• Eudora: Hello Klaus, it is one of my favorite places on earth. What I love about it, about all the Smithsonian museums in DC, is how they feel like places to enjoy, they feel vibrant and full of life. And free. September 8, 2020 at 8:37am Reply

        • Klaas: So true! September 8, 2020 at 9:47am Reply

        • Karen A: Have you been to the Library of Congress? Be sure to if you haven’t. You can get a Readers Card if you have some extra time. The American Folklife Reading Room has an incredible collection of music from all over the world (American in the reading room name does not reflect the range of the collection). September 8, 2020 at 12:49pm Reply

          • Eudora: We go to the Library of Congress every year and we always take the tour! It is a tradition. Beautiful building. DC is impressive. The same day we usually visit the Capitol… September 9, 2020 at 11:28am Reply

            • Karen A: When (not if!!!!) you visit next time, get a Readers Card and check out some of the Reading Rooms. There are numerous ones. I started giving myself research projects just as an excuse to go to the Library of Congress! I always feel a bit like the Scarecrow in the Wizard of Oz when I walk in to the main Reading Room as I feel like I should just start spouting interesting information through osmosis! September 9, 2020 at 4:35pm Reply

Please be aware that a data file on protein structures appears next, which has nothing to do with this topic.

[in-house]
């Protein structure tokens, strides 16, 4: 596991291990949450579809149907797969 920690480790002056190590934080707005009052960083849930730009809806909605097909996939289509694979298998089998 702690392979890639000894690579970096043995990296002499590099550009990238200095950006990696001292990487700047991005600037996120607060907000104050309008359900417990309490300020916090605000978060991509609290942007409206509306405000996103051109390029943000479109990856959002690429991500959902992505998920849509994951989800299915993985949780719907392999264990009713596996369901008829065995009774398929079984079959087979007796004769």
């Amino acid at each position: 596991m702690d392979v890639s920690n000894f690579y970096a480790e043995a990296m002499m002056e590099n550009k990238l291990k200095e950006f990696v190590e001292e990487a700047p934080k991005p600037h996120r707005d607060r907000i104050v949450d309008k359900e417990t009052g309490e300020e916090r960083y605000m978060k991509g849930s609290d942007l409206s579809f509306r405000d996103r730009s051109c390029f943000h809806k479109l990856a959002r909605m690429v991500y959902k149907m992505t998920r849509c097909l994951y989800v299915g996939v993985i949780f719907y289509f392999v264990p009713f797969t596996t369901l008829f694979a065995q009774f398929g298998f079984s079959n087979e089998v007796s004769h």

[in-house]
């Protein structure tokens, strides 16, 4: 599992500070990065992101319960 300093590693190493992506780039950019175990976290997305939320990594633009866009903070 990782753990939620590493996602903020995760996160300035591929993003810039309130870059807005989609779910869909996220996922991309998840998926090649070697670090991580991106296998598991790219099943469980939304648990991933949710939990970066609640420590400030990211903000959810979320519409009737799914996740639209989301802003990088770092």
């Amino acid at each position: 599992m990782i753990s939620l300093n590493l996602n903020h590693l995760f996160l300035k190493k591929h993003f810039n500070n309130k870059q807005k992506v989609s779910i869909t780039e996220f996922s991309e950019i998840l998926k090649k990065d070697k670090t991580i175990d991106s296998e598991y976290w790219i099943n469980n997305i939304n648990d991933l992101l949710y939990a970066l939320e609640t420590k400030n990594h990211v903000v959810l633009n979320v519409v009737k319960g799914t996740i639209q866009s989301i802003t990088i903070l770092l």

• Eudora: I will Karen! Have a great day! September 10, 2020 at 7:32am Reply

              • Silvermoon: Oh what fond memories! I did some of my early doctoral research in the Library of Congress. Wonderful place to study and research. September 18, 2020 at 12:45pm Reply

  • Tourmaline: Hello again,

    I couldn’t resist adding another painting, this time one called “Plums and Prawns” from 1948 by Margaret Olley.

    No biscuits, though!

    I went to a fabulous exhibit of Ms Olley’s work last year, accompanied by my Auntie Jenny. September 7, 2020 at 8:19am Reply

    • Victoria: A beautiful painting. Again, the choice of colors catches my attention. September 7, 2020 at 8:25am Reply

      • Tourmaline: She especially used lots of oranges and blues in her paintings. They are such joyful works. September 7, 2020 at 8:29am Reply

    • Marsha: Now that painting is really lovely. The detail is especially wonderfully. September 7, 2020 at 9:38am Reply

      • Tourmaline: Hi Marsha,

        Yes, Margaret Olley always brought things to vivid life. September 7, 2020 at 10:18pm Reply

    • Peter: Aloha Tourmaline. This still life is closer to Victoria’s delectable example. The prawns (your favorite) look especially mouthwatering! September 7, 2020 at 9:11pm Reply

      • Tourmaline: G’day again Peter,